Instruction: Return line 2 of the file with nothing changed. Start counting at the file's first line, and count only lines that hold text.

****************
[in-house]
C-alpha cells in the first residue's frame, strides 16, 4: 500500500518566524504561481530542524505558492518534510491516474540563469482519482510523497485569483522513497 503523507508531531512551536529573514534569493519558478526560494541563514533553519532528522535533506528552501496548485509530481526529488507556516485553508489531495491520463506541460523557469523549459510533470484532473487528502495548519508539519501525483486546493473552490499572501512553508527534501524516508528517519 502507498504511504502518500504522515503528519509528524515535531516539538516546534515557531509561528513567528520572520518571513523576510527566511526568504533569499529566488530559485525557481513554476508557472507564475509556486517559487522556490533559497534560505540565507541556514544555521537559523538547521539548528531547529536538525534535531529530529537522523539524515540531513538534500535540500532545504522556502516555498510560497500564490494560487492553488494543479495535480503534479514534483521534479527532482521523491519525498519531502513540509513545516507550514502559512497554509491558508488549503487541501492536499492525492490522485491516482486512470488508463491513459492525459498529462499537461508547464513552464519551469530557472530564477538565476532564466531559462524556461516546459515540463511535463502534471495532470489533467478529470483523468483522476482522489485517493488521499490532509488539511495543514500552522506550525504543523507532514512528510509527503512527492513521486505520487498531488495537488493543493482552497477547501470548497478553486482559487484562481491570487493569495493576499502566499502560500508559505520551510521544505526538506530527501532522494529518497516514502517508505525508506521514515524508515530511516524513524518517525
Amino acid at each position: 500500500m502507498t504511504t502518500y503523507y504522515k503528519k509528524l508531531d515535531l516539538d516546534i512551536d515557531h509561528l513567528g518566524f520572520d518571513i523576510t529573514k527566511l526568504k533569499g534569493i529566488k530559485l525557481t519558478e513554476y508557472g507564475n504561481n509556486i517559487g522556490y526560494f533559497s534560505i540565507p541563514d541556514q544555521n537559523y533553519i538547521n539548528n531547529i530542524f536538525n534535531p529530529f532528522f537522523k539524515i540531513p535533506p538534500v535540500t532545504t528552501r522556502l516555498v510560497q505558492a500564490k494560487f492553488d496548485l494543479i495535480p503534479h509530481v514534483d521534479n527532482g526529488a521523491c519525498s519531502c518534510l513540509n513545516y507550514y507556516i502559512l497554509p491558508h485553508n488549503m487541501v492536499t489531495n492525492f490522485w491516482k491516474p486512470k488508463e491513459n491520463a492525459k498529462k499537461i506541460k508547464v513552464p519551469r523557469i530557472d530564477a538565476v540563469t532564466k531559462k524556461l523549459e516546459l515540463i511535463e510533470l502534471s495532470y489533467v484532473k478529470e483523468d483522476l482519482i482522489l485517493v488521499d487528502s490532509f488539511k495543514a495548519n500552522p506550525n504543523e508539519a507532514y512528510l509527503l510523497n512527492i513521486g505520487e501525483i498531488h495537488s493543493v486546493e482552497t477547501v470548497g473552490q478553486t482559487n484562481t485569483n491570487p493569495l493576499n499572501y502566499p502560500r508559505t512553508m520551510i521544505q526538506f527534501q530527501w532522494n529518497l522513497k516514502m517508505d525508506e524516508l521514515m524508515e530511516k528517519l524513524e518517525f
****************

C-alpha cells in the first residue's frame, strides 16, 4: 500500500518566524504561481530542524505558492518534510491516474540563469482519482510523497485569483522513497 503523507508531531512551536529573514534569493519558478526560494541563514533553519532528522535533506528552501496548485509530481526529488507556516485553508489531495491520463506541460523557469523549459510533470484532473487528502495548519508539519501525483486546493473552490499572501512553508527534501524516508528517519 502507498504511504502518500504522515503528519509528524515535531516539538516546534515557531509561528513567528520572520518571513523576510527566511526568504533569499529566488530559485525557481513554476508557472507564475509556486517559487522556490533559497534560505540565507541556514544555521537559523538547521539548528531547529536538525534535531529530529537522523539524515540531513538534500535540500532545504522556502516555498510560497500564490494560487492553488494543479495535480503534479514534483521534479527532482521523491519525498519531502513540509513545516507550514502559512497554509491558508488549503487541501492536499492525492490522485491516482486512470488508463491513459492525459498529462499537461508547464513552464519551469530557472530564477538565476532564466531559462524556461516546459515540463511535463502534471495532470489533467478529470483523468483522476482522489485517493488521499490532509488539511495543514500552522506550525504543523507532514512528510509527503512527492513521486505520487498531488495537488493543493482552497477547501470548497478553486482559487484562481491570487493569495493576499502566499502560500508559505520551510521544505526538506530527501532522494529518497516514502517508505525508506521514515524508515530511516524513524518517525